FEMALE ENDURANCE RUNNERS USE A GREATER PROPORTION OF THEIR ANAEROBIC CAPACITY THAN MALES
Sucec, A. A., Burks, J., Buffington, S., & Trone, D. (1998). Gender differences in the ability to sustain large fractions of anaerobic velocity in endurance runs. Medicine and Science in Sports and Exercise, 30(5), Supplement abstract 618.
Endurance runners (M = 20; F = 20) ran 400 m to establish a measure of maximal anaerobic velocity. In random order they also performed all-out runs over 800 m, 1,500 m, 3 km, 5 km, and 10 km on separate days.
The mean velocity for 10 km for females was 74.6% and for males 68.4% of the maximal anaerobic velocity, a statistically significant difference. It was then found that the female Ss had covered a significantly greater total mileage than the male Ss in training over the previous 12 months. Thus, it is possible the difference in percentage maximal anaerobic velocity could be related to total miles trained. Other reasons for the difference were postulated as being better beta oxidation, ability to sustain higher fractions of VO2max, and psychological differences.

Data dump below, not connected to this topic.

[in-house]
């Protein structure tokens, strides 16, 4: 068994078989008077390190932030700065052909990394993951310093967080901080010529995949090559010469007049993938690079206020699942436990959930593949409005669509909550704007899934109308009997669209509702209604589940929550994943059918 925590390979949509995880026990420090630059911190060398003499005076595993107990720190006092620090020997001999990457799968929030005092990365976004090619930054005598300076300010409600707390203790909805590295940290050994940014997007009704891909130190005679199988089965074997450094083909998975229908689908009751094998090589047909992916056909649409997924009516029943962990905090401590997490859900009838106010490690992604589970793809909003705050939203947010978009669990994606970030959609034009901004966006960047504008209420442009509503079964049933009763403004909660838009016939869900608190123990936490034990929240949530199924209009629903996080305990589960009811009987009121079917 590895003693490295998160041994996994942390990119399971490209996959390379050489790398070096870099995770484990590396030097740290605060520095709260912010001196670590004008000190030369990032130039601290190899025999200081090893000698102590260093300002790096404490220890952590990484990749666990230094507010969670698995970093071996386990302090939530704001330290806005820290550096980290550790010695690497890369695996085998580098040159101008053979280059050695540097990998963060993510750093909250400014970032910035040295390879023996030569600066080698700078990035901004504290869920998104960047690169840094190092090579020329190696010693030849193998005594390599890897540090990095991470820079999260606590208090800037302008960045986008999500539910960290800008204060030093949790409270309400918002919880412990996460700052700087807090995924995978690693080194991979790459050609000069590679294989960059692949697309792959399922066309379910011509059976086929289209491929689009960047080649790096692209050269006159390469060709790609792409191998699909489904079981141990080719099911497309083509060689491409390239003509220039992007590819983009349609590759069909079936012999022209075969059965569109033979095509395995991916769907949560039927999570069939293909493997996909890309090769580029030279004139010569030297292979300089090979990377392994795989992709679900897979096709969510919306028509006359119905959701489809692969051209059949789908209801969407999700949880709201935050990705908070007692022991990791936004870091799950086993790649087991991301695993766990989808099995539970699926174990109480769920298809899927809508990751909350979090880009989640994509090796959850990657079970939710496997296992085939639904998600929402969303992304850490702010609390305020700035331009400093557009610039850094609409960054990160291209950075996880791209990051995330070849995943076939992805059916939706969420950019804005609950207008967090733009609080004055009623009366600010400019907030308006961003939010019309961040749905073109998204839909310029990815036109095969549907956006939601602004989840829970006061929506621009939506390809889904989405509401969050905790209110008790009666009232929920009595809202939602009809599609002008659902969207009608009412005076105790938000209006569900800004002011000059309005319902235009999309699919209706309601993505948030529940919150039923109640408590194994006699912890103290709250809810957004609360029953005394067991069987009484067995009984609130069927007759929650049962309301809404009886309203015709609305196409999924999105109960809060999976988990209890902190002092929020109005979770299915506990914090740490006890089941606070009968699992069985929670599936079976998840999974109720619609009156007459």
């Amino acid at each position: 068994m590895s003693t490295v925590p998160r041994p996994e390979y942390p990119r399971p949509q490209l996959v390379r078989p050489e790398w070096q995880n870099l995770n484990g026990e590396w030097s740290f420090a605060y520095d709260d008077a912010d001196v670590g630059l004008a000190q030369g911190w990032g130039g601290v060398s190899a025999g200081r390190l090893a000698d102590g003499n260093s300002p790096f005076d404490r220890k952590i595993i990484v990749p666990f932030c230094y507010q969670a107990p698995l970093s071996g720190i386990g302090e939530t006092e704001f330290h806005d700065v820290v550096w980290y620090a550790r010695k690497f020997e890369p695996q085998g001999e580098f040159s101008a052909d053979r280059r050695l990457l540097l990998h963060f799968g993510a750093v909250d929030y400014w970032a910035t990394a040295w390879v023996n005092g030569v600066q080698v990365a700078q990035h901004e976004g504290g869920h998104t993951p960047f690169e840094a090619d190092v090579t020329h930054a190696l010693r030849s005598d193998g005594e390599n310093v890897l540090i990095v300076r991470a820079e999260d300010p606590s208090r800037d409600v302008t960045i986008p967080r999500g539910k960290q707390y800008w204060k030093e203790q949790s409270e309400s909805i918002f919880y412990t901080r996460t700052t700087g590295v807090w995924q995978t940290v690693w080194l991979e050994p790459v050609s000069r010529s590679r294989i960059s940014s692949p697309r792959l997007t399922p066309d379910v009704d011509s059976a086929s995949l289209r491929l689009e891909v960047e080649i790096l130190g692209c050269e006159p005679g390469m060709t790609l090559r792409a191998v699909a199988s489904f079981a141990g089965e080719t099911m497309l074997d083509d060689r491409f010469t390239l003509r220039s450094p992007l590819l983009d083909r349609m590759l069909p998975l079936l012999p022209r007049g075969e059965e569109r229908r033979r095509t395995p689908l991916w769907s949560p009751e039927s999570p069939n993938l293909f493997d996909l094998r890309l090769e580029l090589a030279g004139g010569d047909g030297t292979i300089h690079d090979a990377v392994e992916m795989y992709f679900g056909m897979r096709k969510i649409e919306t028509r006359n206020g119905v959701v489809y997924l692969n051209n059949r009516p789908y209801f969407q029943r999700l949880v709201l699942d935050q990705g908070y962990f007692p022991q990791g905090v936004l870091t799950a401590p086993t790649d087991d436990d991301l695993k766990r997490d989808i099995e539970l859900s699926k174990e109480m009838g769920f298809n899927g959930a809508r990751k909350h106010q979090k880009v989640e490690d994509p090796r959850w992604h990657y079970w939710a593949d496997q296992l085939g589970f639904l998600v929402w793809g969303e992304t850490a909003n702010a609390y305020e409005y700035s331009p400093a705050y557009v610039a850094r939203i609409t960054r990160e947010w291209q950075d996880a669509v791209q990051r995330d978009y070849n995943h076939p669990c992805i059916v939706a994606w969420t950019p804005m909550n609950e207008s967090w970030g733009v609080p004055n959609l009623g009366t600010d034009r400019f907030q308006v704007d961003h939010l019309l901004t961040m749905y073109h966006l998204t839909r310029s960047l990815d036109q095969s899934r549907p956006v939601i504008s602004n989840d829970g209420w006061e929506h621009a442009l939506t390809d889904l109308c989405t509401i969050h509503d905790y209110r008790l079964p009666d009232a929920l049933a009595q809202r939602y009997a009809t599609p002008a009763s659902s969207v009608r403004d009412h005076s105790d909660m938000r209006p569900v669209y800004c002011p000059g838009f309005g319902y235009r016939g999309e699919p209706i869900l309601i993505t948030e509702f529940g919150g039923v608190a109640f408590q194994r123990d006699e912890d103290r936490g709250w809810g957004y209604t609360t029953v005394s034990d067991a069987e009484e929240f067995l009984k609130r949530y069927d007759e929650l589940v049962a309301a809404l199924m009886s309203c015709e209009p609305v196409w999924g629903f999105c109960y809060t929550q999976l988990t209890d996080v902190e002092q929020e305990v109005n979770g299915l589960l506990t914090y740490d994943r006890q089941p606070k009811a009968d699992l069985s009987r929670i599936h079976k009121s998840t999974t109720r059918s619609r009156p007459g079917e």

Implication. Female endurance runners are able to sustain a greater proportion of maximal anaerobic velocity than males over the same distances.
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